But there were certain times and certain topics where we took decisions to close the comments. Some of that was because we did not want to elicit the pile-on of mis- and disinformation. Some of it was because we had to manage our mental health. There are times when you just need to be able to step away from the social media channels on a Friday night at 5:00 PM and not worry that the whole weekend is going to run away with you or that the person who’s working the on-call shift on Saturday is going to have to deal with a massive mess. 

There were some practical considerations as well, but that misinformation/disinformation piece was [about] trying to come up with methodologies and tactics, [such as] setting out frameworks for how and when we would respond. We set out clear house rules on our social media channels. We called people out for disinformation or misinformation. If there were known actors that would purposely put incorrect information into the channels we would issue a warning and after three strikes ban people from commenting on streams.  

We did a specific piece of work back in November 2021. We knew from the clinical evidence that a disproportionate number of people in intensive care were pregnant women, and of those many of them hadn’t had their vaccination. We were really trying to understand [their motivation] and we were under some pressure as well from the clinical side to encourage people to take up that vaccination offer in pregnancy because of the increased risk from diminished immune response.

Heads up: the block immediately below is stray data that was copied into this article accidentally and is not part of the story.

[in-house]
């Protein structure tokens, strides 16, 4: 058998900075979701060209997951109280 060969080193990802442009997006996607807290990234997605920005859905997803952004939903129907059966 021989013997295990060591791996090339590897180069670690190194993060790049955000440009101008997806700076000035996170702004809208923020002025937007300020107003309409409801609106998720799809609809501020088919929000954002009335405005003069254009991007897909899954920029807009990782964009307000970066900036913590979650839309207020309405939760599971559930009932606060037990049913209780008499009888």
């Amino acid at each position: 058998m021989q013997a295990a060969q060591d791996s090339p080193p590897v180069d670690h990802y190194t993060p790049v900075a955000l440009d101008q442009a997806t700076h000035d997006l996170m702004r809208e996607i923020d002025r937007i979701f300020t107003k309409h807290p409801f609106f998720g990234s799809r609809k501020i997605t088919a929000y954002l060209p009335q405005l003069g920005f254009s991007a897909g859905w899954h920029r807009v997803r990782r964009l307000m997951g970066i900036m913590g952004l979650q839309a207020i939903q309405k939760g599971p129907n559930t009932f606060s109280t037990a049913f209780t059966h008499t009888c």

Some of the reasons for pregnant women not getting the vaccine was to do with fear, the fact that it was a new vaccine, the fact that the evidence was emerging and also this whole concept of disinformation and misinformation that was out there. To approach that problem, we used our social media channels to undertake some research to try to understand the barriers and what was influencing people’s decisions about whether to take up the vaccine offer or not. 

And we also wanted to understand who the influencers were in that context. What we found was that, in pregnancy, women are looking in the main to the midwife to give them advice about whether they should or shouldn’t take up the vaccine offer. That was a key finding, which led us down the road of trying to understand the conversations that midwives were having with pregnant women 

It turned out that the midwives themselves weren’t entirely comfortable with giving that clear advice to take up the vaccine offer. So, we had to work with that group to understand their barriers and understand what was happening there. We did two pieces of work as a result. One specific piece of communications was targeted at the midwives to help give them the facts and information and walk them through how to have a conversation about vaccination with a family coming in talking about their pregnancy. 

And then the second piece was directed specifically at women in pregnancy and helping them to be able to find information that they would need to make decisions. We also made sure that we stayed on top of our social media community in that topic area to reduce the influence of the people on the fence or disinformation. So, there are people that are putting out purposeful misinformation and then separately there’s people that are sort of, Oh well I heard that this isn’t such a good idea is this true kind of stuff. That actually they don’t necessarily have ill will or ill intent, but they’re misinformed or they’re putting out information that isn’t actually true because they don’t necessarily have the facts to hand.